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BORELLI ET UX. v. BARTHEL (06/17/65)

decided: June 17, 1965.

BORELLI ET UX., APPELLANTS,
v.
BARTHEL



Appeal from order and judgment of Court of Common Pleas of Allegheny County, July T., 1963, No. 2262, in case of Angelo Borelli et ux. v. Theodore N. Barthel et ux.

COUNSEL

David McNeil Olds, with him Elder W. Marshall, and Reed, Smith, Shaw & McClay, for appellants.

William H. Marcus, with him Howard R. Eulenstein, for appellees.

Ervin, P. J., Wright, Watkins, Montgomery, Jacobs, and Hoffman, JJ. (Flood, J., absent). Opinion by Jacobs, J.

Author: Jacobs

[ 205 Pa. Super. Page 443]

In this case the plaintiffs, appellants herein, brought an action in trespass for deceit in connection with the sale of a house to them by defendants, appellees herein. The complaint alleged that the purchase was made in reliance on fraudulent misrepresentations made by the defendants and sought damages because the house was not as represented. The defendants demurred

[ 205 Pa. Super. Page 444]

    to the complaint which the plaintiffs were then permitted to amend. The court below sustained the demurrer and dismissed the complaint as amended. Plaintiffs appeal from this order.

For the purposes of a demurrer all the facts pleaded by the plaintiffs in their complaint and the amendments thereto must be taken as true. Savitz v. Weinstein, 395 Pa. 173. An examination of the complaint as amended reveals that the following facts were alleged:

The defendants lived at 4801 Interboro Avenue, Pittsburgh, Pennsylvania. They owned the house there and on March 12, 1963, sold the same to the plaintiffs. Either on the day of the sale or the day before, the plaintiffs visited the defendants at the premises and were told by the defendants "that the house was in A-1 condition and needed no repairs, and that the plaintiffs could move right in, and that they would not have to spend one cent for repairs." At that time the plaintiffs made an inspection of the basement and observed that the ceiling of the basement was covered with plaster board which concealed the floor joists. At that time the defendants told the plaintiffs that "the plaster board which covered the floor joists was installed to improve the appearance and looks." The representations were untrue and were known to the defendants, who made them, to be untrue. The plaintiffs purchased the property in reliance on these representations. Furthermore, at the time that the plaintiffs inspected the house there were three floor posts in the basement helping to support the upper floors. On April 29, 1963, the plaintiffs settled for the property and received the deed. On May 8, 1963, when the plaintiffs next went to the house they found six supporting floor posts in the basement instead of three. They removed the plaster board from the basement ceiling and found that the floor joists were pulling away from the main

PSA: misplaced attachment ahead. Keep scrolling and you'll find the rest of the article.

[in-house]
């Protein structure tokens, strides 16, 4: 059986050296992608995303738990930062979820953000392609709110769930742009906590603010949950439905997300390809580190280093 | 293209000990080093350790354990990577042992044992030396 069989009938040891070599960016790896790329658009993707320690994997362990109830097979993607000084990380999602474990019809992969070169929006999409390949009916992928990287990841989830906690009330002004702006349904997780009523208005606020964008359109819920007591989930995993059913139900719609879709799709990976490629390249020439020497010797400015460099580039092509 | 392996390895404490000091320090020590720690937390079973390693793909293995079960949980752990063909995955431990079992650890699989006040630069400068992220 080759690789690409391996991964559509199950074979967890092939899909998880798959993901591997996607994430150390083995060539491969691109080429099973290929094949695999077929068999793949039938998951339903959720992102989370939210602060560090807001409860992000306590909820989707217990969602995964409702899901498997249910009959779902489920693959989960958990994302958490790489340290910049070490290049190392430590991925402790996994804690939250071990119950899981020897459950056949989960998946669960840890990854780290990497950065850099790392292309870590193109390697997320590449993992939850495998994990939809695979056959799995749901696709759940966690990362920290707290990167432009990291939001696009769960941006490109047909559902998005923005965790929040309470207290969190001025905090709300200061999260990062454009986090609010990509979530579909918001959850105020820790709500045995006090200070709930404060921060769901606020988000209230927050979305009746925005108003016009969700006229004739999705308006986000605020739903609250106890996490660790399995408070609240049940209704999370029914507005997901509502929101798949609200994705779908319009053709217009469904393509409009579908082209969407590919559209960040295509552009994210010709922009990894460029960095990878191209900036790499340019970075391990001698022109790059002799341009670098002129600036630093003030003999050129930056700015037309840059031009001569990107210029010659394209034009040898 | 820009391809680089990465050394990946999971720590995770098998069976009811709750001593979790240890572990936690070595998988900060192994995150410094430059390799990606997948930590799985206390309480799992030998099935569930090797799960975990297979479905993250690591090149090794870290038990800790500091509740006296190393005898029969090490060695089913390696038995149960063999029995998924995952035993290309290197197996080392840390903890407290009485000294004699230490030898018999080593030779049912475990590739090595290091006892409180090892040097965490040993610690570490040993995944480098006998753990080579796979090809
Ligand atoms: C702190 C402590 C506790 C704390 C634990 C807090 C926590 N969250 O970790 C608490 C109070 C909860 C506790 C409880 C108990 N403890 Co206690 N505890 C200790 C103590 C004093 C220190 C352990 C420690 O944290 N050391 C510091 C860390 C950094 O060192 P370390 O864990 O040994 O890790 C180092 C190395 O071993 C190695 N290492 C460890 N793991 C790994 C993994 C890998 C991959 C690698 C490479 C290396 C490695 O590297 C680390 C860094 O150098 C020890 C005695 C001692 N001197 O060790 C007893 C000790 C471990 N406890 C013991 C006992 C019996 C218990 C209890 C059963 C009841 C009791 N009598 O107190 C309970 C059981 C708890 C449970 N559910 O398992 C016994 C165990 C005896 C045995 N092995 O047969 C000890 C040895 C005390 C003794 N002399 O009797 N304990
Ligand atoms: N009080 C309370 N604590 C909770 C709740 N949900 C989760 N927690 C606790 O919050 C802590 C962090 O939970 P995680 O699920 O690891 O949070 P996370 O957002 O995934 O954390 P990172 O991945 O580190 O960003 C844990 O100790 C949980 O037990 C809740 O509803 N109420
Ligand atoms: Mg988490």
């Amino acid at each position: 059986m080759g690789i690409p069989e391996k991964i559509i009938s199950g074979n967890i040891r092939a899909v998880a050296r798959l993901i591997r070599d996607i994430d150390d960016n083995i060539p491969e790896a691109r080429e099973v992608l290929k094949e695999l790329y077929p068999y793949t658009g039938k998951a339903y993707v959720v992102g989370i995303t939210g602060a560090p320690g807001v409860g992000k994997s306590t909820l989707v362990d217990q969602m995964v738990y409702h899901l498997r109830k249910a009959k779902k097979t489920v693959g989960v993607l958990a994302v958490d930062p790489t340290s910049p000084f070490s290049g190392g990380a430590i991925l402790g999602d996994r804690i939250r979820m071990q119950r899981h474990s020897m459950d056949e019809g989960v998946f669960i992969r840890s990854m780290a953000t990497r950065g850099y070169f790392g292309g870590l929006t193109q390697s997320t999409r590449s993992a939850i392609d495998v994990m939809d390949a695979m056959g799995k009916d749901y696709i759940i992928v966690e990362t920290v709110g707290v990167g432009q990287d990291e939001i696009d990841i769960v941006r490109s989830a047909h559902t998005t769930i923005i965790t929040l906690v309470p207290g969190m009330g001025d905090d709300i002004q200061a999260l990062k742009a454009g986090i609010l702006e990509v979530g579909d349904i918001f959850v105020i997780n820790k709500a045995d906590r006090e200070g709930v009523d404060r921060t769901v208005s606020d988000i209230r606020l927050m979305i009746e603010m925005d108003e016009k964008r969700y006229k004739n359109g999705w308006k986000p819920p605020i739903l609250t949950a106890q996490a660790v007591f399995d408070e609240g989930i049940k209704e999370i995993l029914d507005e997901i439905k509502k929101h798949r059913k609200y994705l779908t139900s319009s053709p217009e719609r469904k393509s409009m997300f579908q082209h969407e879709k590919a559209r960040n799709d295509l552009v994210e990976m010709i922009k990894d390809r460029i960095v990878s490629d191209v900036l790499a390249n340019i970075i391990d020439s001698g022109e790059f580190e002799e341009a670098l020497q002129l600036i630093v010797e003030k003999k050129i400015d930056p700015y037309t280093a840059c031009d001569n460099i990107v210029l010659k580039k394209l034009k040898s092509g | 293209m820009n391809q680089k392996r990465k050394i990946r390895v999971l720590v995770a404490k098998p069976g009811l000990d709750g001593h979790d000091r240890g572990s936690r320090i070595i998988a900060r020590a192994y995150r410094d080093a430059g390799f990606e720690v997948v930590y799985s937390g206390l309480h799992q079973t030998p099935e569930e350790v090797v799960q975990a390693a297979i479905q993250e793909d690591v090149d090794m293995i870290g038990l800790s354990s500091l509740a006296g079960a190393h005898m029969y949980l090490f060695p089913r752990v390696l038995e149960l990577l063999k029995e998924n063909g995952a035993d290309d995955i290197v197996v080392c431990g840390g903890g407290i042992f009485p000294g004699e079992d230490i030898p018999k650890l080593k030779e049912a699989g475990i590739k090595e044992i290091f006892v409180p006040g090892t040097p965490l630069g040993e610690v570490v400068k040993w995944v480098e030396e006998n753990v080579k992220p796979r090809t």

[ 205 Pa. Super. Page 445]

    sill and that termites had infested the joists. The defendants concealed from the plaintiffs the fact that there were six floor posts in the basement to help support the upper floors and by means of the plaster board concealed the condition of the joists from the plaintiffs. On May 8, 1963, the plaintiffs also observed many other defects in the house which we need not recount because they are not material to the decision of this case.

The elements of a cause of action such as the one now before this court are clearly set forth in Neuman v. Corn Exchange National Bank and Trust Company, 356 ...


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